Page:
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In an age in which football has become almost wearily predictable in many respects, this year’s FA Cup has been a breath of fresh air. Whether we’re talking about Havant & Waterlooville’s demolition of Swansea City and their subsequent day out at Anfield, Barnsley’s extraordinary performances against Liverpool and Chelsea and Portsmouth’s tin at Old Trafford have been just some of the highlights of a remarkable year’s cup football, which culminates tomorrow at Wembley with the unexpected sight of Cardiff City taking on Portsmouth.
A quick scout around this morning’s main sport websites gives away the rank hypocrisy of the British sports press, who are quick to laud the underdogs when they knock the big clubs out (presumably because it’s what people want to read) but then ignore the main event, presumably because there aren’t enough “stars” involved. You’ be forgiven for thinking that there is no FA Cup Final this year if you read The Guardian’s Sport Blog (though their football site does make a bit more of an effort). The Independent makes a better effort, but the wooden spoon goes to The Times, whose Ten Reasons To Be Fearful is largely insulting and, notably, takes clear precedence over the Ten Reasons To Be Cheerful article that it was a counter to. Why, one wonders, would The Times feel the need to run an article countering an article saying that, you know, having two teams that aren’t Chelsea, Manchester United, Liverpool or Arsenal in the FA Cup Final might just make a nice change? I look forward to their Ten Reasons Why An All-English Champions League Final Is Bad For European Football.
Of course, if tomorrow’s match turns out to be a disappointing spectacle (as any football match has the potential to be), numerous commentators will crawl out of the woodwork telling us that Cardiff and Portsmouth being there in the first place is A Bad Thing For Football – something which I don’t particularly remember being bestowed upon Chelsea and Manchester United after they served up the worst FA Cup Final in living memory last year. There will also doubtless be opinions served up that the FA Cup is an irrelevance in the twenty-first century, with statistics comparing the television viewing figures between it and the Champion League Final as evidence, as if the number of people sat on their sofas watching it is the only thing that matters. This year, the FA Cup Final isn’t really about you and I, sitting at home on our sofas, drinking beer from a can and occasionally scratching our backsides. More than any other Cup Final in recent years, this year’s is about the people that are there in the day, and I would wager that they couldn’t care less whether two million or two hundred million people are watching at home.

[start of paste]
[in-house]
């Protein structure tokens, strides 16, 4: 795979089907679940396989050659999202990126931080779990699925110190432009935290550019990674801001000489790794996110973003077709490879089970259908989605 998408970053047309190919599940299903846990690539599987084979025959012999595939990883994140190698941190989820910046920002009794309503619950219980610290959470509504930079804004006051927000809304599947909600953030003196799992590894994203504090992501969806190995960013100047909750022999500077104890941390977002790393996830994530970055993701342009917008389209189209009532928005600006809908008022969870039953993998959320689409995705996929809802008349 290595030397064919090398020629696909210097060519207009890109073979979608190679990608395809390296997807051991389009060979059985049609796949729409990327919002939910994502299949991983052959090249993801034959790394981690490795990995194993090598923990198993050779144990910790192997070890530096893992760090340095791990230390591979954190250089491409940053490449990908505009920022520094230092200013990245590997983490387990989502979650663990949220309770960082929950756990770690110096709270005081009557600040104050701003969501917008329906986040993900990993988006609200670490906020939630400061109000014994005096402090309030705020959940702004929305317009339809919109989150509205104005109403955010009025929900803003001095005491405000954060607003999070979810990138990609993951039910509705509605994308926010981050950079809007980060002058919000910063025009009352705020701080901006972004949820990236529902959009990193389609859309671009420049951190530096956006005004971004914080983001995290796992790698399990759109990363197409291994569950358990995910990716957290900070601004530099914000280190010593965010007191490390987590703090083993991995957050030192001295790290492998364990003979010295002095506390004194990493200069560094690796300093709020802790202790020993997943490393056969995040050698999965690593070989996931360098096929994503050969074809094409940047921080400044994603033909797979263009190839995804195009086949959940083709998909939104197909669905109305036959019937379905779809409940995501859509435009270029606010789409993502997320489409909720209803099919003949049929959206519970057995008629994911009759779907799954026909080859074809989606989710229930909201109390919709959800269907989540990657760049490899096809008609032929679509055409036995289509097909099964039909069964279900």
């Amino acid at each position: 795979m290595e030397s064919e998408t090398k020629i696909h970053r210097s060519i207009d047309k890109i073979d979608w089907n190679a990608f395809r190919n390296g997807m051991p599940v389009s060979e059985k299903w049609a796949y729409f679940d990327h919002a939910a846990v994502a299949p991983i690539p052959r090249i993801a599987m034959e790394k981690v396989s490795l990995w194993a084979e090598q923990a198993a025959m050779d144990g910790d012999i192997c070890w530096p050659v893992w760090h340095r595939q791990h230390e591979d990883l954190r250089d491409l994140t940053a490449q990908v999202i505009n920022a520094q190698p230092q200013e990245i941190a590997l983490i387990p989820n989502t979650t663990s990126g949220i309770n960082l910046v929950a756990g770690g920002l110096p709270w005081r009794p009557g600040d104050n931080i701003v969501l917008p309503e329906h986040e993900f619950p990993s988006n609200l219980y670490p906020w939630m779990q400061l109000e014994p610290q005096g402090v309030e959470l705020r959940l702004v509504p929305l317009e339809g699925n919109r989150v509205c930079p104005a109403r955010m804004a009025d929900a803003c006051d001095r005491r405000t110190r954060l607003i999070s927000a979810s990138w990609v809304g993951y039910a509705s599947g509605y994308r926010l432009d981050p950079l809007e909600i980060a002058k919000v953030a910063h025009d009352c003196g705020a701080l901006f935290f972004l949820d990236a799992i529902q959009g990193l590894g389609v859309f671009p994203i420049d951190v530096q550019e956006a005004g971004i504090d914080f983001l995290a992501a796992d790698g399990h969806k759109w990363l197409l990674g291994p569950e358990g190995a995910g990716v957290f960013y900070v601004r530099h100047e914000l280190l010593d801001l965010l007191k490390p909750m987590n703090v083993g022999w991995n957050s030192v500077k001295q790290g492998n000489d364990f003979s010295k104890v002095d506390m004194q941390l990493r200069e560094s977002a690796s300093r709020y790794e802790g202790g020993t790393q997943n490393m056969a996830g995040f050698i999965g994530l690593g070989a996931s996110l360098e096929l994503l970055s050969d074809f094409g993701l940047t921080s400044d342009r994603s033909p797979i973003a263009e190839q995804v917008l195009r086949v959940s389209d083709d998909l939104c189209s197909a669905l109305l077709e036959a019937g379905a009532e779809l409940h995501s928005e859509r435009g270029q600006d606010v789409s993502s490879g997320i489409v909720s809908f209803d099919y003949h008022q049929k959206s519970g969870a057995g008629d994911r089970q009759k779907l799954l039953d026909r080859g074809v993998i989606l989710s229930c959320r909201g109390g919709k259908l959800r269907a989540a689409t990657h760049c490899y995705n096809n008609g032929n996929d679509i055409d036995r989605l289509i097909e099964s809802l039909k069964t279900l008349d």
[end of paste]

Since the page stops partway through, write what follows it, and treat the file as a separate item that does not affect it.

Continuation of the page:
This year’s FA Cup Final is a celebration, all too rare these days, of the diversity of English football. It is living proof of the biggest strength that our domestic game has – the ability to throw up a match between two totally unexpected teams in completely unexpected circumstances. Like most of the rest of us, I had lost the faith that this could ever happen again, and it may never happen again after this year. Just think, though, how terrible tomorrow would have been had it been Chelsea against Manchester United again, with half of the key players being rested ahead of Wednesday night’s trip to Moscow. To add to the retro feeling in the build-up to tomorrow, Cardiff City have even released a borderline terrible Cup Final single, which has unexpectedly broken into the top twenty. I mean, “I’m sure we will prevail, give the cup to Steve McPhail”. It’s small pleasures like this that are, I’m convinced, the key to a long and happy life.
Ian began writing Twohundredpercent in May 2006. He lives in Brighton. He has also written for, amongst others, Pitch Invasion, FC Business Magazine, The Score, When Saturday Comes, Stand Against Modern Football and The Football Supporter. Ian was the first winner of the Socrates Award For Not Being Dead Yet at the 2010 NOPA awards for football bloggers.
‘More than any other Cup Final in recent years, this year’s is about the people that are there in the day, and I would wager that they couldn’t care less whether two million or two hundred million people are watching at home.’
I’m not really sure how that is different from any final? In this article you seem to guard the smaller clubs from the same criticisms you apply liberally to the big clubs…